Abstract, Live Poster Session (BACK)

The Water Quality Promise of the Regenerative Stream Channel
(Click to view poster)

Suzy Wald
District of Columbia Department of the Environment
Washington DC

Authors:  Suzanne Wald, Steve Saari & Stephen Reiling

The District of Columbia will install two Regenerative Stream Channel systems (RSCs) in an ultra-urban watershed and monitoring their efficacy in an effort to establish this stormwater management technique as a Bay Program Best Management Practice (BMP).  RSC systems are open-channel, sand seepage filtering systems that utilize a series of shallow aquatic pools, riffle weir grade controls, native vegetation and an underlying sand channel to treat and safely detain and convey storm flow.  In addition, RSCs convert stormwater to groundwater via infiltration at stormwater outfalls and other areas where grades make traditional practices difficult to implement.  Despite data showing that RSCs are effective at reducing flow velocities, there is little documentation of their capability of reducing pollutant loads. 

DDOE has contracted the University of Maryland Center for Environmental Science, Chesapeake Biological Lab (CBL) to monitor these systems and provide analysis.  In January 2013, CBL began pre-installation monitoring for concentrations of nitrate, ammonium, total dissolved nitrogen, total dissolved phosphorous, total suspended solids, dissolved oxygen, cadmium, copper, lead, zinc, iron and bacteria; monitoring of subsurface water recharge and water temperature; and habitat health using Rapid Biological Assessment.  DDOE staff will employ photo point monitoring to document both ecosystem change and RSC system stability over time.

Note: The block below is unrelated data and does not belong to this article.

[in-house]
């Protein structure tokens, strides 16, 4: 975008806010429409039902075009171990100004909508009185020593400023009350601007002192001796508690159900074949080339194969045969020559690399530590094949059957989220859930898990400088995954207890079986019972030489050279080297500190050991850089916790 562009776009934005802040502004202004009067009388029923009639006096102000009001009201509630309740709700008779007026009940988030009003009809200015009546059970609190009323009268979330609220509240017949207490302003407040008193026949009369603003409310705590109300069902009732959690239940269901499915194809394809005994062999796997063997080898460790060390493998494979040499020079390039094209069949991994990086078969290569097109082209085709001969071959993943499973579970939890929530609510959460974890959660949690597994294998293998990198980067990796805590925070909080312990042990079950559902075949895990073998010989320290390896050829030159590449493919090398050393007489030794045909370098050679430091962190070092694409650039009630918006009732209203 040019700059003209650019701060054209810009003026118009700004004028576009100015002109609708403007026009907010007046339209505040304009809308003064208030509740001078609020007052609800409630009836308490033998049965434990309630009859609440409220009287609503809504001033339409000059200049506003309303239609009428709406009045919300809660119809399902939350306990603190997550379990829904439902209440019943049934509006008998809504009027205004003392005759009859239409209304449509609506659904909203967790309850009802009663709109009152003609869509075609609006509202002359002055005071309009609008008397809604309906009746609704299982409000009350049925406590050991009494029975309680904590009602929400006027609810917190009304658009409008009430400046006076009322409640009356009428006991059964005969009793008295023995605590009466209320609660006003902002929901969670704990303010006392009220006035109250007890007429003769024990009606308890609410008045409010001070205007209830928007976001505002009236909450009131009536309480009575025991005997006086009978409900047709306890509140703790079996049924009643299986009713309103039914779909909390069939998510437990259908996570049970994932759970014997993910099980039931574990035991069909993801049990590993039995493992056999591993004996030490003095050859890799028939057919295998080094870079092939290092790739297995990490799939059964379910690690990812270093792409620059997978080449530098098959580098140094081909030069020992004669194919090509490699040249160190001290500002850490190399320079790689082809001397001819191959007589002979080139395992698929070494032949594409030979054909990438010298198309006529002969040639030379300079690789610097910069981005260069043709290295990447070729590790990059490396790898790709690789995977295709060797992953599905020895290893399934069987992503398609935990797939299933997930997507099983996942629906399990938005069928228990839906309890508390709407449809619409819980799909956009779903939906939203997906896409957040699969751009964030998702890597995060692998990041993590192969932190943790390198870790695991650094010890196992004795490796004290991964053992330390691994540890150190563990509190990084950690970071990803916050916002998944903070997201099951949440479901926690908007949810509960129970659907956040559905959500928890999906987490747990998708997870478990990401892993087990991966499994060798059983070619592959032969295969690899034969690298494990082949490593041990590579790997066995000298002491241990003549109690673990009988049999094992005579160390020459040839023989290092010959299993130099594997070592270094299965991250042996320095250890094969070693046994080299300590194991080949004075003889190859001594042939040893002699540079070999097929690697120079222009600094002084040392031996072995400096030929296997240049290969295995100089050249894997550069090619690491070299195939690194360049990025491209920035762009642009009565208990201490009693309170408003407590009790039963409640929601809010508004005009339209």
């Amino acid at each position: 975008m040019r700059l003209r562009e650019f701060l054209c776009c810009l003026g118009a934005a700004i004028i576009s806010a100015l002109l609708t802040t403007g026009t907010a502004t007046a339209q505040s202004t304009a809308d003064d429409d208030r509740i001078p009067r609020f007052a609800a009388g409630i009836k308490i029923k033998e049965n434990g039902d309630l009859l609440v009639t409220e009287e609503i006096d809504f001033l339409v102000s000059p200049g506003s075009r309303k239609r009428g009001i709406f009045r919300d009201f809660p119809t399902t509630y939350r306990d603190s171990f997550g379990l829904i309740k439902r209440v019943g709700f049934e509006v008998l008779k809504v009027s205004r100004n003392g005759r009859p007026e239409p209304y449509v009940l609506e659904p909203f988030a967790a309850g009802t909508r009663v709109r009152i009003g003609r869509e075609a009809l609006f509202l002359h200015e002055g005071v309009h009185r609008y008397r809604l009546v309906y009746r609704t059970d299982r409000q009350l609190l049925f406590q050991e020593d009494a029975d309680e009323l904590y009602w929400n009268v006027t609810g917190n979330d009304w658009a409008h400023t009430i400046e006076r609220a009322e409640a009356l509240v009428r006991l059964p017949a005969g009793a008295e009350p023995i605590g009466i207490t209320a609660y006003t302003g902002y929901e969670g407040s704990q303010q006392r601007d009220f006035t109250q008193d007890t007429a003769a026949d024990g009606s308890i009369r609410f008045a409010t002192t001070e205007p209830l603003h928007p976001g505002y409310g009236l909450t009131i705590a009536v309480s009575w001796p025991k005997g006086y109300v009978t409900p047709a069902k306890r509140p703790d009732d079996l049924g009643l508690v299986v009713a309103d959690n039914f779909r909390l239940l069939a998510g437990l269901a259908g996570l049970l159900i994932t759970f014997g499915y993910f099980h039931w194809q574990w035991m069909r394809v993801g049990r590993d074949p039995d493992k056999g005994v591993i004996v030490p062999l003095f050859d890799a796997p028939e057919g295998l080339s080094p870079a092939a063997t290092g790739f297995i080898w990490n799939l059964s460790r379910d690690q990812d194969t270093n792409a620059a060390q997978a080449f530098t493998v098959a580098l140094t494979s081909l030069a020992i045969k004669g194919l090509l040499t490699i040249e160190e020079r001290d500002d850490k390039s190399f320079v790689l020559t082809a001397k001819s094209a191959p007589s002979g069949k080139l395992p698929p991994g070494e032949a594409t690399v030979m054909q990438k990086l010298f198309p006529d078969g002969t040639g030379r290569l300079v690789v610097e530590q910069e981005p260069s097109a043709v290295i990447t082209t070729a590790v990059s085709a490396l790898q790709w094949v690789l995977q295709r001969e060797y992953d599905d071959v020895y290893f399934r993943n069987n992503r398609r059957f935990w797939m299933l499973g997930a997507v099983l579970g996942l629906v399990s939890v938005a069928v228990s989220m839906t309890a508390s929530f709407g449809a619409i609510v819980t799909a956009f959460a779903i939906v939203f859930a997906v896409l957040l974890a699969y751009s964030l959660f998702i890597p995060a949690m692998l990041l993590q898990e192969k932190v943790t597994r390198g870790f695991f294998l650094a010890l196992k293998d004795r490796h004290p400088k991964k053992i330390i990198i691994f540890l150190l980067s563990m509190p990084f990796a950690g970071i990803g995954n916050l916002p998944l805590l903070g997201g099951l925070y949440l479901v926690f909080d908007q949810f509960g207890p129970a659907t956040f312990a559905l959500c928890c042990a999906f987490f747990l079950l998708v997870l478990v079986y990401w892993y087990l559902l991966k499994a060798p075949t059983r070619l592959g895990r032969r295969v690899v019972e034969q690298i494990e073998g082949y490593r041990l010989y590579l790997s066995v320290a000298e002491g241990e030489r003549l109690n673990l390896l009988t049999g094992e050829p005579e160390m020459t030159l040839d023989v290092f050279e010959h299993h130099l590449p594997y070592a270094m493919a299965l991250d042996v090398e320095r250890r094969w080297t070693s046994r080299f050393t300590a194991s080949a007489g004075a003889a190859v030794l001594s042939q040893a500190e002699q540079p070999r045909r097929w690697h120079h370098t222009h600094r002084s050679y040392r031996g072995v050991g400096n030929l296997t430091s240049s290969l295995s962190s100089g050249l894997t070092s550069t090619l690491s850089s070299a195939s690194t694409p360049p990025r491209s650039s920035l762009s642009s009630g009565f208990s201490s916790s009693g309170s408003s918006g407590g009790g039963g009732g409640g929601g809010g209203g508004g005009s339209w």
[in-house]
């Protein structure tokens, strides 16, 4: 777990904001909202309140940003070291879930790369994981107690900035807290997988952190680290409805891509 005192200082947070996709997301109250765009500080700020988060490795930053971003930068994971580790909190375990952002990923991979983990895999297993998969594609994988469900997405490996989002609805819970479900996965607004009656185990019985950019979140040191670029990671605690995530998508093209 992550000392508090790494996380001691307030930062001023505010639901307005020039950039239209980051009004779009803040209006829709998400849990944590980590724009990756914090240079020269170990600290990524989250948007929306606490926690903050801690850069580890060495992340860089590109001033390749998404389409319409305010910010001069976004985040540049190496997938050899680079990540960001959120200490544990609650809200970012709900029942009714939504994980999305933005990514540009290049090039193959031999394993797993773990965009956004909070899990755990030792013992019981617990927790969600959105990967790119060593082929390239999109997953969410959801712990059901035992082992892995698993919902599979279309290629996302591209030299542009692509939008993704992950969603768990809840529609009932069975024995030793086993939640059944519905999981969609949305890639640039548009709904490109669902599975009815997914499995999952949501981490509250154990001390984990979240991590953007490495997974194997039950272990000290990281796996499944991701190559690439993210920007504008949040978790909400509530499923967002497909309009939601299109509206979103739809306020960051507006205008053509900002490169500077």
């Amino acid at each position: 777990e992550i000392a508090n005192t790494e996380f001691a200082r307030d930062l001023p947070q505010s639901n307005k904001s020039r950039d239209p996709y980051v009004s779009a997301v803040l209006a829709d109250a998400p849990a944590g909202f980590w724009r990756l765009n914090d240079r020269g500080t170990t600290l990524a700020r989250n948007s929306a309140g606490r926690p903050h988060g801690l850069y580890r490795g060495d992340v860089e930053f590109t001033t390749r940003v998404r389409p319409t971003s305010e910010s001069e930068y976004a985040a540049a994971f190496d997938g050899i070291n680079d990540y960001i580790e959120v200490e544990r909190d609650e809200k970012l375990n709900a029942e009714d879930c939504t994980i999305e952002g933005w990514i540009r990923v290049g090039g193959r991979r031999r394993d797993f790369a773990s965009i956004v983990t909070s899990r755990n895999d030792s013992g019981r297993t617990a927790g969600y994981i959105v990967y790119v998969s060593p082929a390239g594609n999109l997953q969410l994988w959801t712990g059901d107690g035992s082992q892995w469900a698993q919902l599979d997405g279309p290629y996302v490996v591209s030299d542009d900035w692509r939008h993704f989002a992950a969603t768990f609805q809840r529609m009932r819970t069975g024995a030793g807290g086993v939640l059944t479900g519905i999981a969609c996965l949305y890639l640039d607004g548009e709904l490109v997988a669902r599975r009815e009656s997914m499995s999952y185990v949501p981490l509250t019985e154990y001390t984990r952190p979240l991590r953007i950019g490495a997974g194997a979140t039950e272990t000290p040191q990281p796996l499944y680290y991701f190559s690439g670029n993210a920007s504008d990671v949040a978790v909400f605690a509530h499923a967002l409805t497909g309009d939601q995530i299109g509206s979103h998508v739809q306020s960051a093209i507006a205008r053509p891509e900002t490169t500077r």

CBL will use a paired-catchment analysis, studying the same set of parameters at a stream and watershed of similar character that is not slated for restoration.  Because the District also plans to restore streams in areas of the District located in the Coastal Plain, CBL will duplicate the paired-catchment monitoring effort using a planned RSC stream restoration in the Anacostia watershed.  At all sites, the contributing sewersheds are very similar, containing 20 to 30% impervious surface combined with highly-managed landscaping.  What differs in the Coastal Plain sites is the receiving streams cut through highly erodible soils to plummet vertically 30 or more feet on their descent to the Anacostia River.

In both paired catchment studies, monitoring will span a period of one year pre-implementation and at least one year post-implementation of the RSC structure, but will continue as long as required by our restoration permit.